This plaque, on a house in Bootham, marks the birthplace of W H Auden. It is of course fairly common practice now to mark with a plaque the place where a famous person was born.
I’ve wondered many times why we make so much of a person’s birthplace. Where we’re born is, after all, something we have absolutely no say in. Worth a plaque perhaps, for ardent fans of the individual’s work. But I never understood why it was seen by some as a case of shameful neglect when York didn’t manage to make more of the centenary of the birth of W H Auden, in 2007.
Auden was here for about a year, for the first year of his life, when it can be assumed he wrote no poetry. His family then moved to Birmingham.
His father, George A Auden, edited A Handbook to York and District, published in 1906. This contribution to the city is more deserving of recognition, I’d suggest, than anything young Wystan was capable of doing while living here.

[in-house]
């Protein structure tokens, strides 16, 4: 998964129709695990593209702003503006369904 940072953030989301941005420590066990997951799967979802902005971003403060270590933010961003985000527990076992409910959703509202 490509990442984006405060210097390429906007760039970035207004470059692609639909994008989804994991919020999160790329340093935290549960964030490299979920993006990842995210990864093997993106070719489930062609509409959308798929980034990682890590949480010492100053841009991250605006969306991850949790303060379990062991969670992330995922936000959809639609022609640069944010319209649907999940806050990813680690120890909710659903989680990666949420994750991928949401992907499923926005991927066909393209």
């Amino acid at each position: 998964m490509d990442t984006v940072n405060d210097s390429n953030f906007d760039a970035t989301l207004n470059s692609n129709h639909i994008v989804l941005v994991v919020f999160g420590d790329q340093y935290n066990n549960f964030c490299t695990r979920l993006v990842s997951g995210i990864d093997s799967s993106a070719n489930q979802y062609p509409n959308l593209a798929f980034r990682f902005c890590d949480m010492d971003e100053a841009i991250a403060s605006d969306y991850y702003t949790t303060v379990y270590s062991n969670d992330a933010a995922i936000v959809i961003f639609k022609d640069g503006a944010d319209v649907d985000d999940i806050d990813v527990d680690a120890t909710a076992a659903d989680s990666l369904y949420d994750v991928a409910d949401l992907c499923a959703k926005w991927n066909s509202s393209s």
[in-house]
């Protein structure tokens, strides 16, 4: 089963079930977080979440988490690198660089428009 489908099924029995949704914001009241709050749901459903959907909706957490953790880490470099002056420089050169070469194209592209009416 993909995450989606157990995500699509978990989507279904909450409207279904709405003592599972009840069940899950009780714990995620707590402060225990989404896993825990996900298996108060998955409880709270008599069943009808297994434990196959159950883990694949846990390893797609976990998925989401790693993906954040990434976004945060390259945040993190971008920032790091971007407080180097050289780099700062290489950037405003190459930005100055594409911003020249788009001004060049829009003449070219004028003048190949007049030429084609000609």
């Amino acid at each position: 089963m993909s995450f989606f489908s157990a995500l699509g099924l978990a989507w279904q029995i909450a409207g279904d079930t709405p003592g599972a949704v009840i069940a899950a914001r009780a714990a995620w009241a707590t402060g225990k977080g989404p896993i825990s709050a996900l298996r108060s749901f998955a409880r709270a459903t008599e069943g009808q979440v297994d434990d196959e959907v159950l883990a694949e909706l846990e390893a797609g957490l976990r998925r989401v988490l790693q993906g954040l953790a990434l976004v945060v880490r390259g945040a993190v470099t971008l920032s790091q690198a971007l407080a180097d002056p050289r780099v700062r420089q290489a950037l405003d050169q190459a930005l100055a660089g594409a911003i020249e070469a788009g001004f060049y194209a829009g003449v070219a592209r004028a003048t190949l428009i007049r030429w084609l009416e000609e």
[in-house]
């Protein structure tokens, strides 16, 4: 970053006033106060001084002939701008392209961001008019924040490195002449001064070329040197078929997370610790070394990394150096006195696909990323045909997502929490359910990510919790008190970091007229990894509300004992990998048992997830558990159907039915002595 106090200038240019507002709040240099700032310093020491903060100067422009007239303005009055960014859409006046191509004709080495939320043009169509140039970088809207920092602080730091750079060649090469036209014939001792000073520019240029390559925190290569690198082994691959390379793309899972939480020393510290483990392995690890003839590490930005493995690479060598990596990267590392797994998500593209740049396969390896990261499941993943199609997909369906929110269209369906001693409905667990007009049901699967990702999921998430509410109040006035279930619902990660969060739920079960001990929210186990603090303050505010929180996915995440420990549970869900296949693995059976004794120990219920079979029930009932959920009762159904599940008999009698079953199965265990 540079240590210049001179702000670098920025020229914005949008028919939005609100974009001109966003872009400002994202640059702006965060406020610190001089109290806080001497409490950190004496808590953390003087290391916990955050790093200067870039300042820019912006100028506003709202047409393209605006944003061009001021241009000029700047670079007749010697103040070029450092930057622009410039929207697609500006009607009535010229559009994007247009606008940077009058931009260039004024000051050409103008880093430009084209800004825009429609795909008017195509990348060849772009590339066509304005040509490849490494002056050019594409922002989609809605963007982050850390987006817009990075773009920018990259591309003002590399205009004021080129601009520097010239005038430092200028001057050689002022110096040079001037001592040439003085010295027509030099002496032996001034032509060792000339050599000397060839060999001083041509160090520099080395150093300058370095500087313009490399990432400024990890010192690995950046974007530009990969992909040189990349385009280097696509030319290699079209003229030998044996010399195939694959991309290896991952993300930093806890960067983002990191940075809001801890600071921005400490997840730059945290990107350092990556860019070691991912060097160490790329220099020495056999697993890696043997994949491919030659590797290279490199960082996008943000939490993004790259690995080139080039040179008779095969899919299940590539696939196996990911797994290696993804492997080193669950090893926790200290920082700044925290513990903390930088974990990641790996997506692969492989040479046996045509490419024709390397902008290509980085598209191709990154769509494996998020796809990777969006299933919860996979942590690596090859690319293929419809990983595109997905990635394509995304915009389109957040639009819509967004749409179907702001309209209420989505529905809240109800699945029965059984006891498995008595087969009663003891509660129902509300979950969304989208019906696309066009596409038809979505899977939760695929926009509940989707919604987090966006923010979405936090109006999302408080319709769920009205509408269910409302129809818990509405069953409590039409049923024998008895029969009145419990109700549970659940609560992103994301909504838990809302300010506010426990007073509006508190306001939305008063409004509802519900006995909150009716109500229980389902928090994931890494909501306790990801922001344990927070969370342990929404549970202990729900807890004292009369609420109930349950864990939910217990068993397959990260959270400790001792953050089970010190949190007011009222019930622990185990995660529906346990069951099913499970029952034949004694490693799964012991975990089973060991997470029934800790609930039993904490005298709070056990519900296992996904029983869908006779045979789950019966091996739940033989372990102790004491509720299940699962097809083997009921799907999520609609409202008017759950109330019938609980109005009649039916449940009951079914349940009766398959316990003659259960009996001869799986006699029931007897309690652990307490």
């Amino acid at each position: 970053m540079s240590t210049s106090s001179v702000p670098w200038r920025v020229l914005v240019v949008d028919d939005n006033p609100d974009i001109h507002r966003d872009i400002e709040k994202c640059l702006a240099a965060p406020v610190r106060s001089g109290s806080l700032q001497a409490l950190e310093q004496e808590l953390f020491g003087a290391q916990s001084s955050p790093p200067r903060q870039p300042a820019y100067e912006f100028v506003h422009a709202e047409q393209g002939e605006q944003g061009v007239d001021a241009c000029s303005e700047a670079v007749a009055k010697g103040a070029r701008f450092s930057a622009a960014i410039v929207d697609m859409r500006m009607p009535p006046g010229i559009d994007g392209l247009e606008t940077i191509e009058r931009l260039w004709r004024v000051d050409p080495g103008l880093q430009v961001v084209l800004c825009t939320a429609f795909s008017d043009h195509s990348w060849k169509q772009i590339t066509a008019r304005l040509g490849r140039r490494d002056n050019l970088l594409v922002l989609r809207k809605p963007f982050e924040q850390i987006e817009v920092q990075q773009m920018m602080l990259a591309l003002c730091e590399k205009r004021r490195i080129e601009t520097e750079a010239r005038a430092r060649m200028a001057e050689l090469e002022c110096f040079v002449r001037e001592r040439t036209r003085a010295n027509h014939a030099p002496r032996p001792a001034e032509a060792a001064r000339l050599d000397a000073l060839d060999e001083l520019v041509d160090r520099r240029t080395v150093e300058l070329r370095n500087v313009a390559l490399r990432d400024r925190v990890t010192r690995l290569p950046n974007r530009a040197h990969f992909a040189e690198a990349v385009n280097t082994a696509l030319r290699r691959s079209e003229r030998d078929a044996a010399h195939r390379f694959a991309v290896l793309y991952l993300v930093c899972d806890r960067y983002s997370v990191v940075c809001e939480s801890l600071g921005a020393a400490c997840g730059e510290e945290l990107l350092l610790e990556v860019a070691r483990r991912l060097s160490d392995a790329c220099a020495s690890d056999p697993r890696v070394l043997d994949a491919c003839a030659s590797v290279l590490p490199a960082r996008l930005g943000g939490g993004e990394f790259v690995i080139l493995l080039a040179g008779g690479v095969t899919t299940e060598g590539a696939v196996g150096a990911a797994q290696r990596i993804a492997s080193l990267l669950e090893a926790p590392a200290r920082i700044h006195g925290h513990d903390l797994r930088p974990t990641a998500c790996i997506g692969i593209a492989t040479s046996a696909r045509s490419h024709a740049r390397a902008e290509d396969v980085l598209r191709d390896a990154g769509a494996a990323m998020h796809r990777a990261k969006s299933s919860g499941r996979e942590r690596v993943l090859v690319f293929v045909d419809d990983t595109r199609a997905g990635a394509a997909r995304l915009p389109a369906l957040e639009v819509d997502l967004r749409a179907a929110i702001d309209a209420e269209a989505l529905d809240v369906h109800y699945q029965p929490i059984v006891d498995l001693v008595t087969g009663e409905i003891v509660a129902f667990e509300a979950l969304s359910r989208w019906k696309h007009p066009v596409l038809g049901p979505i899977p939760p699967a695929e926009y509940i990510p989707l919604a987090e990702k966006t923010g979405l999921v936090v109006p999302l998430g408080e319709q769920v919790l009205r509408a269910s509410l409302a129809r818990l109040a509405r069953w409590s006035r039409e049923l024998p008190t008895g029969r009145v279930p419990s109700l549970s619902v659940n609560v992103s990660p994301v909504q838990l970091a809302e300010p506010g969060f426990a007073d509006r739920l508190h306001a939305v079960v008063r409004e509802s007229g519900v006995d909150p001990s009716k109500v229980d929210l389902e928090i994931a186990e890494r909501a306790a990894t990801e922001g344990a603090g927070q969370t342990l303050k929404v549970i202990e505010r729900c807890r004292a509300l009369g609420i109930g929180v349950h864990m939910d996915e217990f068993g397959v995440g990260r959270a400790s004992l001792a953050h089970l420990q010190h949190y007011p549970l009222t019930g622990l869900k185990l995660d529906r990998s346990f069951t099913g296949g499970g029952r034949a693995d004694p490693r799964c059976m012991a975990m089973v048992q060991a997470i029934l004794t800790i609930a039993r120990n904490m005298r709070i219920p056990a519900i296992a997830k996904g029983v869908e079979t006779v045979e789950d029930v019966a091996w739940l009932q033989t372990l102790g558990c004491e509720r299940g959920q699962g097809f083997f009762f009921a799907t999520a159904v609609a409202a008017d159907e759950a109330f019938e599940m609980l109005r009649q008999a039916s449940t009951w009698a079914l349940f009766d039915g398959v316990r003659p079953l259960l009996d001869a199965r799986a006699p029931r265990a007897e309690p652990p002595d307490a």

The book includes mention of places of interest in the Bootham and Marygate area. This house, Littlegarth, being one of them. It’s not far away from the Auden house, round a couple of corners, down Marygate and into Marygate Lane. It is marked by another bronze plaque, marking a life well-lived, at its end.
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An article in the York Press at the time of the Auden centenary quoted Andrew Motion, who suggested that York should be marking the event in a ‘grateful’ way. I really can’t see why York owes any gratitude to Auden, but if you can explain this remark, please feel free to comment.
Photo of Auden plaque: Summonedbyfells on flickr.com.